As a medical student in Rwanda, Jean Christophe Rusatira grew determined to help the many street kids he encountered near his university. Rusatira’s quest to help youth find better opportunities sparked his career-shaping interest in public health, and ultimately led to his…

Patricee Douglas, MBBS, a 120 Under 40: The New Generation of Family Planning Leaders winner of 2016, stands out as the only winner from the Caribbean region. The program, organized by the Bill & Melinda Gates Institute for Population and Reproductive Health at the…

67% of US pregnancies flagged with a chromosomal abnormality are terminated. In Iceland, that number is almost 100%.With the rise of screening for genetic disorders, the island nation has nearly eradicated Down syndrome births. 80-85% of pregnant women identified as “high-…

The scores are in, and not one country is living up to the recommended standards for breastfeeding.   UNICEF, WHO and the Global Breastfeeding Collective released the Global Breastfeeding Scorecard and called out countries for failing to invest in breastfeeding.   The…

An emerging model of care for opioid-dependent newborns places mothers and infants together in low-stimulation environments to try to avert morphine treatment for newborns.Under this model, mothers are trained to be the first line of care from birth. Together with hospital…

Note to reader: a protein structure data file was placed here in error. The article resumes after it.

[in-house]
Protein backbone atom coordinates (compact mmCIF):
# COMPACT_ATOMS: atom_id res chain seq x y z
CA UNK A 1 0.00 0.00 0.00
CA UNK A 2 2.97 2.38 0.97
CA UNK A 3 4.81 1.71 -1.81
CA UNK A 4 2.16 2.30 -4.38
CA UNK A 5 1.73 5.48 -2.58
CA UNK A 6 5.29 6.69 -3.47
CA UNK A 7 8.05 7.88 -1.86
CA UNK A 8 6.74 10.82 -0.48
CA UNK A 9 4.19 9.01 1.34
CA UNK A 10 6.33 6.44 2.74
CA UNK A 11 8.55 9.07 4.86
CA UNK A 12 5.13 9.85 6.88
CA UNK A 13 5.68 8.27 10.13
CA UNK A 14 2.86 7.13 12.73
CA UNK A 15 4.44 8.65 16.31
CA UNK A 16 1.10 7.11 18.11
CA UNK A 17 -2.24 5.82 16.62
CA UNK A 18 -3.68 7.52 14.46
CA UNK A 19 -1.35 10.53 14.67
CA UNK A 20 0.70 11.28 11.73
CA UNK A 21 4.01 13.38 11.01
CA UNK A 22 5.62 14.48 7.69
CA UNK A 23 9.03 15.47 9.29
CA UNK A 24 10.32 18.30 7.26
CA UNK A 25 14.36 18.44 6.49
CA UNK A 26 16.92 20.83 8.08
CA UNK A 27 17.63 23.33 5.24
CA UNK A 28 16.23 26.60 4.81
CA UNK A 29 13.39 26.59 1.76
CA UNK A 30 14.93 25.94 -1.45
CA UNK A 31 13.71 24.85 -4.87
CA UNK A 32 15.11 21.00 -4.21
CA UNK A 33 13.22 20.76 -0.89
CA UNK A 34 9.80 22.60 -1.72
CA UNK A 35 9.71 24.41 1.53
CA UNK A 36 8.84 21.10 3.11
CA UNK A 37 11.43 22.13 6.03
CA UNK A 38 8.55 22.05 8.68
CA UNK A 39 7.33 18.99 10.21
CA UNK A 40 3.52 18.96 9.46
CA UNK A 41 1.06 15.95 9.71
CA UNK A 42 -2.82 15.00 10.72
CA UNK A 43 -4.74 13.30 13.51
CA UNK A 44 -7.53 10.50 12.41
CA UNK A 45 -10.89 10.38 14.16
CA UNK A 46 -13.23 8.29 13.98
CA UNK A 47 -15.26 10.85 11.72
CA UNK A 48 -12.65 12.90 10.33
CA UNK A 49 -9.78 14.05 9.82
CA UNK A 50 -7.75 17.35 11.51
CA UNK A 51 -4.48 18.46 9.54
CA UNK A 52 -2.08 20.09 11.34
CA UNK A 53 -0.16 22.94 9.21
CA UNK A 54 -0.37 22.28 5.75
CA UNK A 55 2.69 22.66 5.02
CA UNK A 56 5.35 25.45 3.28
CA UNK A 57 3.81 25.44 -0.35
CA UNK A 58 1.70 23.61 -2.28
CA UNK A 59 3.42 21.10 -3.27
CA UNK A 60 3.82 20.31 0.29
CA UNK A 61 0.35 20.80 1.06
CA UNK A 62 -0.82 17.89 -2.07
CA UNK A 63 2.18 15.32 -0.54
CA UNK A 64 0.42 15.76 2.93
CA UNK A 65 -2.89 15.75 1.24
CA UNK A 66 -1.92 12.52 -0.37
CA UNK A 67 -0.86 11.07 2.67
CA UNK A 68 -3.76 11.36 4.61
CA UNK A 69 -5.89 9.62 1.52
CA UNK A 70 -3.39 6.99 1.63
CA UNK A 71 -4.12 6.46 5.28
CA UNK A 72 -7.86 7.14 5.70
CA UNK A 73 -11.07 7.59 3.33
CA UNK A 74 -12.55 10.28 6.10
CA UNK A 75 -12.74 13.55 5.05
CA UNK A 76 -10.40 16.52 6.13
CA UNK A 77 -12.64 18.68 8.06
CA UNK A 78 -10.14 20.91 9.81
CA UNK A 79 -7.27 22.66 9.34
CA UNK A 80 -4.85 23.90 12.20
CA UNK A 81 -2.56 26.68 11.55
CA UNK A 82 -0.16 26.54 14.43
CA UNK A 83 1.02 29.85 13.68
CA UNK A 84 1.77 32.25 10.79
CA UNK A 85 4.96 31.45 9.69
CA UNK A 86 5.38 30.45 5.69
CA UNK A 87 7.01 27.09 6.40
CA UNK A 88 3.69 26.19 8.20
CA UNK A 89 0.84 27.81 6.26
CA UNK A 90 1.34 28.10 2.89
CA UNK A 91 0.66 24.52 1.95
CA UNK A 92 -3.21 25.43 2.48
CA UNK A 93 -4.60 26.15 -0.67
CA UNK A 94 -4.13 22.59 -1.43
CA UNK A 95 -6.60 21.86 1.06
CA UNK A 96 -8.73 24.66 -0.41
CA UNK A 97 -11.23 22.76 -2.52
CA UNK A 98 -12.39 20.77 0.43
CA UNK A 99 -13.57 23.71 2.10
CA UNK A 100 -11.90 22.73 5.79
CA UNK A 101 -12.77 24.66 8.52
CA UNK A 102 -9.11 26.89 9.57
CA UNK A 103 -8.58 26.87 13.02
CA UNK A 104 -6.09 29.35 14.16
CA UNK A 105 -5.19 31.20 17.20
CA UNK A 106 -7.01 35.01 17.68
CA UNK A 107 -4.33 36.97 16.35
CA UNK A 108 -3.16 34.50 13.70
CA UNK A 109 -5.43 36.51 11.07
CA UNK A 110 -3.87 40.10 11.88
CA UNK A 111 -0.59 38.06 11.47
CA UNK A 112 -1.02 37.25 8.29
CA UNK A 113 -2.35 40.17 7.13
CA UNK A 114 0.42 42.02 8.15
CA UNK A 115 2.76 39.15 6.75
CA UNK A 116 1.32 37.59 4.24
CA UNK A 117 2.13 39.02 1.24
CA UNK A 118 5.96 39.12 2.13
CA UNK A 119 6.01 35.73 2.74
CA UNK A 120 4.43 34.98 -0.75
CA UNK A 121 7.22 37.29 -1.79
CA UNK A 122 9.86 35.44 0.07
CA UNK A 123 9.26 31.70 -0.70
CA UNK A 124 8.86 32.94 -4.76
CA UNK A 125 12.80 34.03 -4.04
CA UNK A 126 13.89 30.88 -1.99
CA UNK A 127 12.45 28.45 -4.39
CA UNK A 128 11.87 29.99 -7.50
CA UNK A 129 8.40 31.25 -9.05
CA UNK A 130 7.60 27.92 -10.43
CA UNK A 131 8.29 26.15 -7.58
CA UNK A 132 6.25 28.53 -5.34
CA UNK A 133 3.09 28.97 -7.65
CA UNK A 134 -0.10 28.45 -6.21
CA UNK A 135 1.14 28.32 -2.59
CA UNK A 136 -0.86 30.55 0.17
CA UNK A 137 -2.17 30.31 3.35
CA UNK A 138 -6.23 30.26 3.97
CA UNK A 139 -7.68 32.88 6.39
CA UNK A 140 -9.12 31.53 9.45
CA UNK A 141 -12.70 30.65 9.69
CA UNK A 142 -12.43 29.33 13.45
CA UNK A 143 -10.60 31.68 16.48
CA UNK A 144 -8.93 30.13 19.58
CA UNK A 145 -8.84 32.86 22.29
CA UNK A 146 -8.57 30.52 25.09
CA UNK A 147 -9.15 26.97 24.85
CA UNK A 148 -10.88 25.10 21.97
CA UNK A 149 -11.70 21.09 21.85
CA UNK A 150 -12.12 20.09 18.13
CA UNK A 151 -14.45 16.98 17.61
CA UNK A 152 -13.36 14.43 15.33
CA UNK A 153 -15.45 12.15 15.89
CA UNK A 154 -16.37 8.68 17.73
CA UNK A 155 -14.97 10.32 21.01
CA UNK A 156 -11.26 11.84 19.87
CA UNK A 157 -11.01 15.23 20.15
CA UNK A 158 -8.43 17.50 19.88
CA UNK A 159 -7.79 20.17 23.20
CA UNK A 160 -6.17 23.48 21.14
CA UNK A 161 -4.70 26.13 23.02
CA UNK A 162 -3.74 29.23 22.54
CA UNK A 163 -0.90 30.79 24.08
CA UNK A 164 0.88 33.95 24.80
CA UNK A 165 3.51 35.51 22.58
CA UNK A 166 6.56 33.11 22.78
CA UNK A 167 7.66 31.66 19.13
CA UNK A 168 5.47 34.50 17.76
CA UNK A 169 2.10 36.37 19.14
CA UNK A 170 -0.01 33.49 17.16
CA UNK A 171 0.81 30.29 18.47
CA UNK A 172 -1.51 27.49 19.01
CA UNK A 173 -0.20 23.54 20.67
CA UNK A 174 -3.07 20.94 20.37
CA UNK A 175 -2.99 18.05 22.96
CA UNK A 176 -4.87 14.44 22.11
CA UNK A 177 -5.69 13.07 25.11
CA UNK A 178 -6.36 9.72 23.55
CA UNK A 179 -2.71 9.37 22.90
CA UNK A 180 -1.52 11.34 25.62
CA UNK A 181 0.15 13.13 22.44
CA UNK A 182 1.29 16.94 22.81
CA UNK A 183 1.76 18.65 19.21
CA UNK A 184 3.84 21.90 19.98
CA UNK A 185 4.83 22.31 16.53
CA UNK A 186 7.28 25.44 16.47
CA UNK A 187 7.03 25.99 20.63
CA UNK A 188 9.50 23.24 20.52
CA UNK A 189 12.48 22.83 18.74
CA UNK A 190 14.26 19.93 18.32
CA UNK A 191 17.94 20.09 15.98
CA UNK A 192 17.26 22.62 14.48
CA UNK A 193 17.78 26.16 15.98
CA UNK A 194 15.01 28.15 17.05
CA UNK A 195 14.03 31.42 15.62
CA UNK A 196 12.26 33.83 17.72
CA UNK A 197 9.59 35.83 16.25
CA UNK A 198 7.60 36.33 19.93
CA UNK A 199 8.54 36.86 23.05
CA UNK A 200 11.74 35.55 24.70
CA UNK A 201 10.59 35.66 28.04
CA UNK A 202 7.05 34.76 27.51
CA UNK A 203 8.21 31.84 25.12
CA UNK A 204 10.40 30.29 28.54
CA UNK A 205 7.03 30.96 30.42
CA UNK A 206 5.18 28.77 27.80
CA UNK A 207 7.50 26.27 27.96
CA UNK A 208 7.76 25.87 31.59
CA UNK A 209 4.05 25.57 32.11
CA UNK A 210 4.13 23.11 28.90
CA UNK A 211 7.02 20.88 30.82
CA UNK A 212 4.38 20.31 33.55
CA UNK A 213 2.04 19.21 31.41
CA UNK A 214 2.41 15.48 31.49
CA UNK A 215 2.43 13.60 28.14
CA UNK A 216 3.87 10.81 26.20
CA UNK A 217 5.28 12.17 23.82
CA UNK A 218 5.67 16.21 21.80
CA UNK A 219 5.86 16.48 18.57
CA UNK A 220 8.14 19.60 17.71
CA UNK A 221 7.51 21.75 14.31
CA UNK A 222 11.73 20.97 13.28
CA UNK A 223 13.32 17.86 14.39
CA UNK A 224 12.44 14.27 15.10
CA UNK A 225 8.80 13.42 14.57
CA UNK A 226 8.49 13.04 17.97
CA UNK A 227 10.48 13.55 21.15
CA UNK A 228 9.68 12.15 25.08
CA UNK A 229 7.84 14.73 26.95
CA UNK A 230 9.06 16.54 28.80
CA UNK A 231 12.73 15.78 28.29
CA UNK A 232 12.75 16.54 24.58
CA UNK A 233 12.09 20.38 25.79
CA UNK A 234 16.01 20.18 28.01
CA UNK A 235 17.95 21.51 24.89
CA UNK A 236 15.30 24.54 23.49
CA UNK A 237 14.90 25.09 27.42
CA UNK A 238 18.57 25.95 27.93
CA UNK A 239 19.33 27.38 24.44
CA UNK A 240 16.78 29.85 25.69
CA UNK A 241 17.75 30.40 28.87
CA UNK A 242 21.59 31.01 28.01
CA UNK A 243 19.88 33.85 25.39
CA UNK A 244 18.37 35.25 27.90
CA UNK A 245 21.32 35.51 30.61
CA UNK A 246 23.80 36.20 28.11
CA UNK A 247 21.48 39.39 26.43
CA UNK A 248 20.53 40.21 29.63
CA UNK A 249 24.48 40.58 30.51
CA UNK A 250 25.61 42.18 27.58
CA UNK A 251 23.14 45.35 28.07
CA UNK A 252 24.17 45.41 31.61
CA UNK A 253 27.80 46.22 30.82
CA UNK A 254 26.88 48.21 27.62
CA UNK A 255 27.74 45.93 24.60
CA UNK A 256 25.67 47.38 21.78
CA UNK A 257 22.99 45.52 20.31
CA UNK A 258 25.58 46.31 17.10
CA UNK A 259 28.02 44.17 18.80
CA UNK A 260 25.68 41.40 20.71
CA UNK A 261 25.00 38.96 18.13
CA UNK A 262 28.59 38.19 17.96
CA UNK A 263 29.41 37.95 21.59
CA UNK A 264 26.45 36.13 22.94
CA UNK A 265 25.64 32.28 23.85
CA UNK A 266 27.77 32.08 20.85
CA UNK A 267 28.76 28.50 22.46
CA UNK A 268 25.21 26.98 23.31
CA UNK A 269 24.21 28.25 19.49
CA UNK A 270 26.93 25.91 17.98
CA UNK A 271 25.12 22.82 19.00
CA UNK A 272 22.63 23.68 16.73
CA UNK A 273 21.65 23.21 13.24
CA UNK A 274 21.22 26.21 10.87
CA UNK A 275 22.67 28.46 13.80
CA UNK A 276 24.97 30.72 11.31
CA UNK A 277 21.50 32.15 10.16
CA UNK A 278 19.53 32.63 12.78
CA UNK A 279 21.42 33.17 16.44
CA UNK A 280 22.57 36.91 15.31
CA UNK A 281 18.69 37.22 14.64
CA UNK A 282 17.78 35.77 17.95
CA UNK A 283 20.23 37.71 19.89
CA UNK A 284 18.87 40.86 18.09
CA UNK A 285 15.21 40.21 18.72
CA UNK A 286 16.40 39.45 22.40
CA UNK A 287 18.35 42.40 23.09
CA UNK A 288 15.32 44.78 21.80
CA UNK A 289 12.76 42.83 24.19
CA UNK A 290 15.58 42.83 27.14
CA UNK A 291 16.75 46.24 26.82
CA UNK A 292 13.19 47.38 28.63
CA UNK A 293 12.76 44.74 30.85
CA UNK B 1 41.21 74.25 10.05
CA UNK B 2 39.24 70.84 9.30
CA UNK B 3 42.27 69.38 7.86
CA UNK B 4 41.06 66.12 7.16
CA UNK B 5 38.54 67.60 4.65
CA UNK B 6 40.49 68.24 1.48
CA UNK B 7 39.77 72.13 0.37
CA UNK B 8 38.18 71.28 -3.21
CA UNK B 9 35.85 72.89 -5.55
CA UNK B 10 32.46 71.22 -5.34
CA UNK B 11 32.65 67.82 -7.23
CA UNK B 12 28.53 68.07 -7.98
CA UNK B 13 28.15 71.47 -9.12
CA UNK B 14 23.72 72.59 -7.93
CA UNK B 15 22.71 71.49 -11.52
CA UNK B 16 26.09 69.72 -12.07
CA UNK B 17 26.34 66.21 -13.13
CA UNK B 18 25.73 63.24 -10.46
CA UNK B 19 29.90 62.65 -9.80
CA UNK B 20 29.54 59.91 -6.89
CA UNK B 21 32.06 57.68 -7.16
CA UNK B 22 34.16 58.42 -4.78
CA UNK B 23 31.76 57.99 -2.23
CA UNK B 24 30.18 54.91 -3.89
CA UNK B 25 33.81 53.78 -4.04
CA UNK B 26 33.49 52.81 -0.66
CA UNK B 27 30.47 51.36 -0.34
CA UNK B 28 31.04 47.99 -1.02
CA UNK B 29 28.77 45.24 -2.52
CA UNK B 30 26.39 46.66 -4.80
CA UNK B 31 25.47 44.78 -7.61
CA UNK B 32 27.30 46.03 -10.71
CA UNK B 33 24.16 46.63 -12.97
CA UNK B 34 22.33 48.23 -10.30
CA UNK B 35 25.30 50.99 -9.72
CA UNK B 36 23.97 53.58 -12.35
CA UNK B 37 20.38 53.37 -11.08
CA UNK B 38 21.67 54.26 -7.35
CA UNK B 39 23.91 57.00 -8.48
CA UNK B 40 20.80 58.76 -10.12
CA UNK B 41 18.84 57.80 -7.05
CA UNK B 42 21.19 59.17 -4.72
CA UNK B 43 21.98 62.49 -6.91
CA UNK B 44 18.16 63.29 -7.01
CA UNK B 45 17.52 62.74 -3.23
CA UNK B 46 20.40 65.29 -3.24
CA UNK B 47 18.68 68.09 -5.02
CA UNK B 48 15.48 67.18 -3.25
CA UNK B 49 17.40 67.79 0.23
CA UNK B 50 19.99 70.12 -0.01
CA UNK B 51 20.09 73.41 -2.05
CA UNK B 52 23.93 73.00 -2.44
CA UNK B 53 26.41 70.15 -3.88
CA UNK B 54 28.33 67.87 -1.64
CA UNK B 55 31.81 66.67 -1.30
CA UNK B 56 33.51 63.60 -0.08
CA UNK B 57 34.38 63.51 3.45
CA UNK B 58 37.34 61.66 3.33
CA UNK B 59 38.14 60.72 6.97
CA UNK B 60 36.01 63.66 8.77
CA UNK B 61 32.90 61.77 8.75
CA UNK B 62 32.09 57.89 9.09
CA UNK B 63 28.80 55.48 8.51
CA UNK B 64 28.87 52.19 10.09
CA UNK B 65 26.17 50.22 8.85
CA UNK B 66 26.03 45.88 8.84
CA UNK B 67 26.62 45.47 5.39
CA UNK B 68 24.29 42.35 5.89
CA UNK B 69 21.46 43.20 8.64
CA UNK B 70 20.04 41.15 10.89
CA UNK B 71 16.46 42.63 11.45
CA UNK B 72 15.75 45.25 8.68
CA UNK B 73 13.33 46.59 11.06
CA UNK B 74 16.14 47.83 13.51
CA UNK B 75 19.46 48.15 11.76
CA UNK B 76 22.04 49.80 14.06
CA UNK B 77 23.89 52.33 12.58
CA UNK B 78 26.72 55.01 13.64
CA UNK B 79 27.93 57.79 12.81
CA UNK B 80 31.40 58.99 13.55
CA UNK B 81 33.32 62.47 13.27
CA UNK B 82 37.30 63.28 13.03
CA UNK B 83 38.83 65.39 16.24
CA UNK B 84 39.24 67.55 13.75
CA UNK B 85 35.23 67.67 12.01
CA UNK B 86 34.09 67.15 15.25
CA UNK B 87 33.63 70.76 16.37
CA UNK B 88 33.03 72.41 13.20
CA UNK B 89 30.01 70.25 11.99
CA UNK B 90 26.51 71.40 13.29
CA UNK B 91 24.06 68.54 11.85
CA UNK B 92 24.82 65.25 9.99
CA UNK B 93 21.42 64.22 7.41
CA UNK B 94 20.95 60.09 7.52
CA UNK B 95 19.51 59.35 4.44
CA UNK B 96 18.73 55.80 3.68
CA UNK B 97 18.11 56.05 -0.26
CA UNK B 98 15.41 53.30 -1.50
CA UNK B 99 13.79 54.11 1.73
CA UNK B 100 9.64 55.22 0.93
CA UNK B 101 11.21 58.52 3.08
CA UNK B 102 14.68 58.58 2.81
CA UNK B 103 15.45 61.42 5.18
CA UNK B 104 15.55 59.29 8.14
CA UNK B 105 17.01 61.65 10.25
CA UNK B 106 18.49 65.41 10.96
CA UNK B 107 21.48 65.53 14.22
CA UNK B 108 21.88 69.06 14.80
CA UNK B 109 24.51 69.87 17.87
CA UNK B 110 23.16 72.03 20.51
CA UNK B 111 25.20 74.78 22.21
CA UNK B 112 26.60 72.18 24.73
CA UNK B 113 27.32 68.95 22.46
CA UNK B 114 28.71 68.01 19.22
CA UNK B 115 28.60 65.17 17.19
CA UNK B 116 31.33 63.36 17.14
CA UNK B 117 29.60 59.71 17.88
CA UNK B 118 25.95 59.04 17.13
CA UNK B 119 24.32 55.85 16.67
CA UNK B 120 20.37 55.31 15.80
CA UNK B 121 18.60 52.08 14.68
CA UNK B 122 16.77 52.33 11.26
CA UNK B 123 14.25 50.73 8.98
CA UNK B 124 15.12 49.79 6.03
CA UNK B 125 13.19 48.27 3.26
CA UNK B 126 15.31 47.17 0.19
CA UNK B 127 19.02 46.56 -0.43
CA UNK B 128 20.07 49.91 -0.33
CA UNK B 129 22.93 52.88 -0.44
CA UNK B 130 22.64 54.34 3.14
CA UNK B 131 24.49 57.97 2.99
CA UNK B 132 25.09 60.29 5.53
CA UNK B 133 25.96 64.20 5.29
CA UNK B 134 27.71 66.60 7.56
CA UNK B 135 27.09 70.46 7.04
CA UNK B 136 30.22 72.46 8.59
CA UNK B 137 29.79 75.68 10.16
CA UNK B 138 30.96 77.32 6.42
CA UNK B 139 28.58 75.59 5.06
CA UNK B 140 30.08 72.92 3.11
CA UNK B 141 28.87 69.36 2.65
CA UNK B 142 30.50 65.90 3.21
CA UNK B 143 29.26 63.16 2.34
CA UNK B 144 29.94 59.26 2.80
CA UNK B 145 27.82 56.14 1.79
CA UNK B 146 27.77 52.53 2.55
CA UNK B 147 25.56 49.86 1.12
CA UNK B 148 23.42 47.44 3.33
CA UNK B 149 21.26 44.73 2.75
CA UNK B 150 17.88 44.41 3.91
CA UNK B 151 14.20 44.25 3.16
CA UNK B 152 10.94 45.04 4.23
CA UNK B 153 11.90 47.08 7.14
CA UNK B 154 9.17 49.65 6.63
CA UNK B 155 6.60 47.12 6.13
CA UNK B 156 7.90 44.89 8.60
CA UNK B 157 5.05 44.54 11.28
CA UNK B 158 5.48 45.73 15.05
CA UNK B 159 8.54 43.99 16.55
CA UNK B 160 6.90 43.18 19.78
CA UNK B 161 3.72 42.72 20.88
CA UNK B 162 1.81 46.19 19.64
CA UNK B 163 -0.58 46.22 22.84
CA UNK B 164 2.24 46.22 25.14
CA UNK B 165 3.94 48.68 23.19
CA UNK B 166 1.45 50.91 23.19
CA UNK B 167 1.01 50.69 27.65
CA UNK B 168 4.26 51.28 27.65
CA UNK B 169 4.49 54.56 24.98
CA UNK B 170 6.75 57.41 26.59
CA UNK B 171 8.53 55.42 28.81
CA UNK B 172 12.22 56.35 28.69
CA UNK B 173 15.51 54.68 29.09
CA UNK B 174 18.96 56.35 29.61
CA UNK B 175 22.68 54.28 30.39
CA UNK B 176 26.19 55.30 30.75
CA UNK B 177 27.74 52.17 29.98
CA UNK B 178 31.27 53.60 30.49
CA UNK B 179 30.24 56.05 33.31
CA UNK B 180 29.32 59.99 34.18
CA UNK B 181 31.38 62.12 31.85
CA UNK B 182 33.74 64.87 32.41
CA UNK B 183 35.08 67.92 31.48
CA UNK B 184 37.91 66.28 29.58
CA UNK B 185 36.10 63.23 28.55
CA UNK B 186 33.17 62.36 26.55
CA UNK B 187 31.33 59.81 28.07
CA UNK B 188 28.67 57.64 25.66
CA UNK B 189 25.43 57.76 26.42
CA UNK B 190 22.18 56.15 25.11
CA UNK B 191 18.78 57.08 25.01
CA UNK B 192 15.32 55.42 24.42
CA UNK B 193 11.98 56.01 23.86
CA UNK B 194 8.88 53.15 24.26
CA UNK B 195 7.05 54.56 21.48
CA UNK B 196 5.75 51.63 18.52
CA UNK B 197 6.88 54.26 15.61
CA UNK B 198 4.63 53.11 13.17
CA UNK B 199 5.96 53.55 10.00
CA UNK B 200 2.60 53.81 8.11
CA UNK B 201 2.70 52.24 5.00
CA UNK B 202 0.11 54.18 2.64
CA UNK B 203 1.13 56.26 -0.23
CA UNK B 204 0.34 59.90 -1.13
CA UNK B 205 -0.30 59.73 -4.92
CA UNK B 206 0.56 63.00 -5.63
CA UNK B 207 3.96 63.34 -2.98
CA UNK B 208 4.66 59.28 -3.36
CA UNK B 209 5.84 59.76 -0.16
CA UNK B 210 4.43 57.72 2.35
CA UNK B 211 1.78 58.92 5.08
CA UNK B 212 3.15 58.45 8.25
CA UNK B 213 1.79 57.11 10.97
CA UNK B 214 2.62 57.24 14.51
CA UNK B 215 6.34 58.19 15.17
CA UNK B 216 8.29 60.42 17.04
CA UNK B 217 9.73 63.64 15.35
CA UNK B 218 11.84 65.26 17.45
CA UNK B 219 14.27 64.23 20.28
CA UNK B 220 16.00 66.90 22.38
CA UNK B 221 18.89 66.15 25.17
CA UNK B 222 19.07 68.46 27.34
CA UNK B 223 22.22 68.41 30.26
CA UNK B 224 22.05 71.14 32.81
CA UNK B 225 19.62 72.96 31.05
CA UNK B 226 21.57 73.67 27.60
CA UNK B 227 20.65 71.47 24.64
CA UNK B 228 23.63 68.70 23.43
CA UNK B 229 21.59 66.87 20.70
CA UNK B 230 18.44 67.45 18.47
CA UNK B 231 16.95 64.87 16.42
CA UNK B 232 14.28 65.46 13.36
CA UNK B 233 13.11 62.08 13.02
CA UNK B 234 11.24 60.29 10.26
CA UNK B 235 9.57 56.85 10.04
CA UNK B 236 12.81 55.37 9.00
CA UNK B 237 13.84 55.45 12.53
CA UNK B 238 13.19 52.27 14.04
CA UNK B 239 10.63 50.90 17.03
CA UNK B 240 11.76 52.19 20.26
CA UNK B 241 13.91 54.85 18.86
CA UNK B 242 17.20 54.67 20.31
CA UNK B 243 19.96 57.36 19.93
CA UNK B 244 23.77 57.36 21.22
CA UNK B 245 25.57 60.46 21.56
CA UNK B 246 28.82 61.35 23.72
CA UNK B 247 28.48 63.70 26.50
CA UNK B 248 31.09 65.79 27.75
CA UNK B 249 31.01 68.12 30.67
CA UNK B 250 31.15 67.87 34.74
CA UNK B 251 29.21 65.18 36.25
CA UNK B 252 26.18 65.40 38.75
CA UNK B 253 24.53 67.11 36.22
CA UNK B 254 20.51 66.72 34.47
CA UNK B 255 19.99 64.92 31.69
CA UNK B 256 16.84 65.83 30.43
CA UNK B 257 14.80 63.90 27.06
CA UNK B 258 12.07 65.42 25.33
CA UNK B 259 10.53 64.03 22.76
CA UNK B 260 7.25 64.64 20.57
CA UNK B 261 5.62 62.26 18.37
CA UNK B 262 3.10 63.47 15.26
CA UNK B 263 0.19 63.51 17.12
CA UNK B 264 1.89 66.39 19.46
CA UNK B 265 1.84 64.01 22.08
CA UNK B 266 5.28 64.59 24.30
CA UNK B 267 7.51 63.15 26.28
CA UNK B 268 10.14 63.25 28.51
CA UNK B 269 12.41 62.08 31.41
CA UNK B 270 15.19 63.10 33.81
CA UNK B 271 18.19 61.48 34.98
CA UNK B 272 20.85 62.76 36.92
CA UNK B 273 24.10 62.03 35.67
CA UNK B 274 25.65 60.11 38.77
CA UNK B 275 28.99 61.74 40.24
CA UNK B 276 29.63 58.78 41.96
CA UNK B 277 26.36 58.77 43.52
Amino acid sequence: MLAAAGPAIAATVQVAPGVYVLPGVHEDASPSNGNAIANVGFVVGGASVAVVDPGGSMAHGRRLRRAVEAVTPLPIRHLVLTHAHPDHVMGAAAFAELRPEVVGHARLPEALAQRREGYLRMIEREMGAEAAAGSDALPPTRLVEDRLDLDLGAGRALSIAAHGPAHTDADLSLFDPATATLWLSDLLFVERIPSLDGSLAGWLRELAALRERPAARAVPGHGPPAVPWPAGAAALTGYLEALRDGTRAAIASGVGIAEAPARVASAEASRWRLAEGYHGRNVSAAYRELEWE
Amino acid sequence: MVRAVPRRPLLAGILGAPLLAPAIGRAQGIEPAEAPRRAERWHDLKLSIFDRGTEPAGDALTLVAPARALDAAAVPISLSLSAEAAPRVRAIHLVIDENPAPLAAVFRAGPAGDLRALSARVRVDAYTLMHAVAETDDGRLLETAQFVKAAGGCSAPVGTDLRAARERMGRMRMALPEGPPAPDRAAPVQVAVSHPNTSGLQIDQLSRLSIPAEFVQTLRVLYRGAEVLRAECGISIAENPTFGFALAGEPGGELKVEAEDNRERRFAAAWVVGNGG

Melinda Gates called on leaders yesterday to prioritize family planning on the global agenda, saying contraceptives are “one of the greatest anti-poverty innovations the world has ever known.”Access to birth control improves child health and education prospects because…

Poverty, violence and climate change in West and Central Africa have displaced more than 7 million children, according to a new Unicef report.

Why do many US mothers struggle with breastfeeding? UCLA evolutionary anthropologist Brooke Scelza found a possible answer among Namibia’s Himba ethnic group.Through interviews with about 30 Himba moms, she uncovered a key practice that helps them succeed at breastfeeding:…

Pew distinguished fellow Alfred Sommer linked vitamin A deficiencies with child mortality in the 1970s, a discovery the World Bank has called “one of the most cost-effective health treatments in history.”

In conflicts and disasters, homes and schools are destroyed, livelihoods are lost, and protections evaporate—placing children at especially high risk of child labor.